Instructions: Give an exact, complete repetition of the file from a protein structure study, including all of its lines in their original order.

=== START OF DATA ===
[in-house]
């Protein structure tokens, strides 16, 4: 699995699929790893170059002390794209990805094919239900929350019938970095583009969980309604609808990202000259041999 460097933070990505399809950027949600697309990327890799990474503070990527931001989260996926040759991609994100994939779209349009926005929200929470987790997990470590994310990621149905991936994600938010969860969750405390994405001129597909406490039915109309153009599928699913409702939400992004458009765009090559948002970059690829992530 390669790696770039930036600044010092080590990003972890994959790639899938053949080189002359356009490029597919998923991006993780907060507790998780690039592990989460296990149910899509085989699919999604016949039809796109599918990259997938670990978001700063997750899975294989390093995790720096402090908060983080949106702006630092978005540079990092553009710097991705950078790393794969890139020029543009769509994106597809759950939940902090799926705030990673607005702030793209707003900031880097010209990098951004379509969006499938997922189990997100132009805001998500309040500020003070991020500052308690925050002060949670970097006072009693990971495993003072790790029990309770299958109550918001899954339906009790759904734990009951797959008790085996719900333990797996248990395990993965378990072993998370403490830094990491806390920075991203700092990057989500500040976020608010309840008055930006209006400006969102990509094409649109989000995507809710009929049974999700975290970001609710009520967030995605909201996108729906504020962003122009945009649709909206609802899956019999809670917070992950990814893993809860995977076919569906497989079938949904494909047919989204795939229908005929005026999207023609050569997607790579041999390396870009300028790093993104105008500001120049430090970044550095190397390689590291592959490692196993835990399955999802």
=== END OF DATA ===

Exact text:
[in-house]
């Protein structure tokens, strides 16, 4: 699995699929790893170059002390794209990805094919239900929350019938970095583009969980309604609808990202000259041999 460097933070990505399809950027949600697309990327890799990474503070990527931001989260996926040759991609994100994939779209349009926005929200929470987790997990470590994310990621149905991936994600938010969860969750405390994405001129597909406490039915109309153009599928699913409702939400992004458009765009090559948002970059690829992530 390669790696770039930036600044010092080590990003972890994959790639899938053949080189002359356009490029597919998923991006993780907060507790998780690039592990989460296990149910899509085989699919999604016949039809796109599918990259997938670990978001700063997750899975294989390093995790720096402090908060983080949106702006630092978005540079990092553009710097991705950078790393794969890139020029543009769509994106597809759950939940902090799926705030990673607005702030793209707003900031880097010209990098951004379509969006499938997922189990997100132009805001998500309040500020003070991020500052308690925050002060949670970097006072009693990971495993003072790790029990309770299958109550918001899954339906009790759904734990009951797959008790085996719900333990797996248990395990993965378990072993998370403490830094990491806390920075991203700092990057989500500040976020608010309840008055930006209006400006969102990509094409649109989000995507809710009929049974999700975290970001609710009520967030995605909201996108729906504020962003122009945009649709909206609802899956019999809670917070992950990814893993809860995977076919569906497989079938949904494909047919989204795939229908005929005026999207023609050569997607790579041999390396870009300028790093993104105008500001120049430090970044550095190397390689590291592959490692196993835990399955999802």